Nome now has a full-time Guardsman working at the local armory following more than a decade without the National Guard’s presence in Western Alaska.
Staff Sergeant Chris Thomas is a recruiter with the Alaska Army National Guard, which covers the Nome area, Kotzebue, and the Northwest Arctic Borough. Thomas explains why he is here to reinvigorate the National Guard presence in Nome.
“We don’t know where war is going in the future, we don’t know where conflict is going in the future, and there’s rumor of things heating up over in Siberia, so we have to have our response to that. And you know, nobody knows how to survive in the Arctic like people who live in the Arctic.”
Right now, Thomas’s primary focus is to establish himself in Nome and then plan events in Kotzebue. He expects it to be a slow transition, as he just arrived with his family last month. But, the goal for Thomas is to have five new recruits by the end of September.
According to Thomas and the history of the Alaska Territorial Guard (ATG), Western Alaska is where the Guard was born. Brigadier General Lee Knowles, commander of the Alaska National Guard, agrees with Thomas but also recognizes that the days heavily featuring the ATG are in the past.
“The ATG really was the seed organization for the Alaska Army National Guard, so Guard members were actually paid for their services and what-not during drills. That timeframe and mission requirements during the Cold War were vastly different than what our military requirements are now.”
According to Knowles, there are currently 12 active National Guard facilities in rural areas that allow the Guard to have a presence outside of Anchorage, but not in as many places as before.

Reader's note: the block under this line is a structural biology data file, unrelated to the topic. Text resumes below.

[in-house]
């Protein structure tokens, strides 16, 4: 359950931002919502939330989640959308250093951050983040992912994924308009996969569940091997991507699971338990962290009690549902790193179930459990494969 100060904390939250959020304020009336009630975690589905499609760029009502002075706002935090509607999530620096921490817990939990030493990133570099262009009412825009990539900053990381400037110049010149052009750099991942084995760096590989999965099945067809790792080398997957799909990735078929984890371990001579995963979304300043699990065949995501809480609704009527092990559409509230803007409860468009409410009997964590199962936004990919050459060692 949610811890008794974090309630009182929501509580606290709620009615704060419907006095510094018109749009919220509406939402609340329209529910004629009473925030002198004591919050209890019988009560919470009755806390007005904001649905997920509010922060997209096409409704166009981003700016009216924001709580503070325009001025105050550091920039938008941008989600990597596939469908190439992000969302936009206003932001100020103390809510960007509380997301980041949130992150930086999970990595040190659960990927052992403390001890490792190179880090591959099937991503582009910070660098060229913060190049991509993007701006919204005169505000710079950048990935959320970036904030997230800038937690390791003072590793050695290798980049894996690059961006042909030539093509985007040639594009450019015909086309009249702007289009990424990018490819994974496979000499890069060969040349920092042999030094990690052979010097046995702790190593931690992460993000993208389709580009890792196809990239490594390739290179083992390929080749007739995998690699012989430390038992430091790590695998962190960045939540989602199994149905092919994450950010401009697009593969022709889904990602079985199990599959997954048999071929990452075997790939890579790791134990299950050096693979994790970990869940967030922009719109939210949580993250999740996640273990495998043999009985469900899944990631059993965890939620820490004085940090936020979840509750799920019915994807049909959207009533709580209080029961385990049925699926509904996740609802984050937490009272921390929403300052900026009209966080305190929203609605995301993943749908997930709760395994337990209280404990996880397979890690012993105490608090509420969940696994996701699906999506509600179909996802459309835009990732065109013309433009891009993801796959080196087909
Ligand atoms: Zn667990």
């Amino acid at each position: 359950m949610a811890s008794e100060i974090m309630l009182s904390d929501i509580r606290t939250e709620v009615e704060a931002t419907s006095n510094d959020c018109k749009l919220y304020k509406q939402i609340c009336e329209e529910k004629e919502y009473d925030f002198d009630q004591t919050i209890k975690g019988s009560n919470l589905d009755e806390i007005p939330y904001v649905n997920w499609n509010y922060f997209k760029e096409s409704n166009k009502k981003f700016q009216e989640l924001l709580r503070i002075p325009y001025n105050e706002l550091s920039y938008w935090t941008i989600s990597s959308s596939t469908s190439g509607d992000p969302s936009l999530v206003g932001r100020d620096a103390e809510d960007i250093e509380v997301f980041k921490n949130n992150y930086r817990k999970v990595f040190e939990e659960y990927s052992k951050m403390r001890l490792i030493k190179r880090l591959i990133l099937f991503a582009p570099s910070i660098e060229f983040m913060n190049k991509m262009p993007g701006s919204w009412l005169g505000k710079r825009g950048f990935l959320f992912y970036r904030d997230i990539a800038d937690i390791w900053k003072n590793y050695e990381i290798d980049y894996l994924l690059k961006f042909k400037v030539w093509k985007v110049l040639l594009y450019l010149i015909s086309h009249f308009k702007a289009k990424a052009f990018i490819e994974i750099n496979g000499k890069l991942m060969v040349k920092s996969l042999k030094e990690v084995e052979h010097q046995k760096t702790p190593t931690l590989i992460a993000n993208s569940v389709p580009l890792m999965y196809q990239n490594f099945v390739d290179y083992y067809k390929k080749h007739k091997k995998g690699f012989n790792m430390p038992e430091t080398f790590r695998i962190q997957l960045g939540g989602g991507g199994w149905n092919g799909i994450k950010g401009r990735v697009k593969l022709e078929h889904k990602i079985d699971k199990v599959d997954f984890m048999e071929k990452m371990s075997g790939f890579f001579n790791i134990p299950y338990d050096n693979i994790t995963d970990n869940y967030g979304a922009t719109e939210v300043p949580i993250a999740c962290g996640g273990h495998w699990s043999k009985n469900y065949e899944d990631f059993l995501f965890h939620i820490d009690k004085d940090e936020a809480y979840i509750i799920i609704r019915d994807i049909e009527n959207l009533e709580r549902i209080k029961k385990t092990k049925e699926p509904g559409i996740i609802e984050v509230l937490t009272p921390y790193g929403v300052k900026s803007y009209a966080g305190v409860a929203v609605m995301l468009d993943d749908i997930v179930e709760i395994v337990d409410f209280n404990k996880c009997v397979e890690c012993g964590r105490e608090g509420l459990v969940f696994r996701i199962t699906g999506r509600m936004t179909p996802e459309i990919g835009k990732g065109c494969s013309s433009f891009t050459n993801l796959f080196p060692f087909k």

“Our plan is to try to centrally locate in areas like Kotzebue, Nome, and Bethel, where we can support a population of 12 to 15 drilling soldiers in each of those locations and give them the opportunity to grow locally, support activities locally, but also come into Anchorage when required.”
According to Knowles, the Guard has 60 armories in rural Alaska that have been slated to be handed over to other organizations or entities and be repurposed for non-military uses. Of those divested facilities, 15 have completed the process, while 20 more are currently still in progress.
As further evidence that the Alaska National Guard is moving forward in a different direction, Thomas says he hopes to remove the bitter taste in some people’s mouths from past wrongs.
“I’ve talked with and spoken with some of the elders around here, and I’ve heard a lot of the past injustices, a lot of hurts at the hand of the National Guard, and I can’t wait to do my best to, not necessarily erase that from people’s memories, but help them understand that’s not how things are done anymore. That was wrong, it wasn’t fair, it wasn’t honoring their service, and that’s what I intend to do out here.”
So far, B.G. Knowles says the Guard has been well received in the Yukon Delta, and they are also excited to be back in Nome.
Despite what may come in the changing economic climate across the state, Knowles and Thomas both say the Alaska National Guard is here to stay in Western Alaska.
Image at top: Staff Sergeant Chris Thomas outside the Alaska National Guard Armory in Nome, July 2019. Photo: JoJo Phillips, KNOM.